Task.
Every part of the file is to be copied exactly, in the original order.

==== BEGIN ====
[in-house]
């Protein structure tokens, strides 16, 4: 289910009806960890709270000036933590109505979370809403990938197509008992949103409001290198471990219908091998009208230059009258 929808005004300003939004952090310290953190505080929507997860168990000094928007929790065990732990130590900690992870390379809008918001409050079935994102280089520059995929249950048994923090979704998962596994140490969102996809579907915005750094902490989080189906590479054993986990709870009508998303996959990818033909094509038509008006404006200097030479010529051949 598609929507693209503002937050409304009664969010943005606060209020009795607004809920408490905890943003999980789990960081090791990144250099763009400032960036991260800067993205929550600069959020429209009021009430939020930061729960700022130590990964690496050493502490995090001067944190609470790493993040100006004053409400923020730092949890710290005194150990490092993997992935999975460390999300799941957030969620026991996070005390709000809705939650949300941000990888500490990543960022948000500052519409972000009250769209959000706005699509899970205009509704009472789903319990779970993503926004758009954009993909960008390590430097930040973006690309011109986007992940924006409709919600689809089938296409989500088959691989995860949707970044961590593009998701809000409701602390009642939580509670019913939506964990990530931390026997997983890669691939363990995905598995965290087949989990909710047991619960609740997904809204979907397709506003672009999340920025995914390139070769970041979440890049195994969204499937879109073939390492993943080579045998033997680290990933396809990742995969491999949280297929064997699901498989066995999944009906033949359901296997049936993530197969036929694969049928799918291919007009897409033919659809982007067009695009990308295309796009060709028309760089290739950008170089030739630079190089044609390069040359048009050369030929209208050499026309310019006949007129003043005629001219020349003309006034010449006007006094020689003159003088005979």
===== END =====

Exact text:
[in-house]
């Protein structure tokens, strides 16, 4: 289910009806960890709270000036933590109505979370809403990938197509008992949103409001290198471990219908091998009208230059009258 929808005004300003939004952090310290953190505080929507997860168990000094928007929790065990732990130590900690992870390379809008918001409050079935994102280089520059995929249950048994923090979704998962596994140490969102996809579907915005750094902490989080189906590479054993986990709870009508998303996959990818033909094509038509008006404006200097030479010529051949 598609929507693209503002937050409304009664969010943005606060209020009795607004809920408490905890943003999980789990960081090791990144250099763009400032960036991260800067993205929550600069959020429209009021009430939020930061729960700022130590990964690496050493502490995090001067944190609470790493993040100006004053409400923020730092949890710290005194150990490092993997992935999975460390999300799941957030969620026991996070005390709000809705939650949300941000990888500490990543960022948000500052519409972000009250769209959000706005699509899970205009509704009472789903319990779970993503926004758009954009993909960008390590430097930040973006690309011109986007992940924006409709919600689809089938296409989500088959691989995860949707970044961590593009998701809000409701602390009642939580509670019913939506964990990530931390026997997983890669691939363990995905598995965290087949989990909710047991619960609740997904809204979907397709506003672009999340920025995914390139070769970041979440890049195994969204499937879109073939390492993943080579045998033997680290990933396809990742995969491999949280297929064997699901498989066995999944009906033949359901296997049936993530197969036929694969049928799918291919007009897409033919659809982007067009695009990308295309796009060709028309760089290739950008170089030739630079190089044609390069040359048009050369030929209208050499026309310019006949007129003043005629001219020349003309006034010449006007006094020689003159003088005979």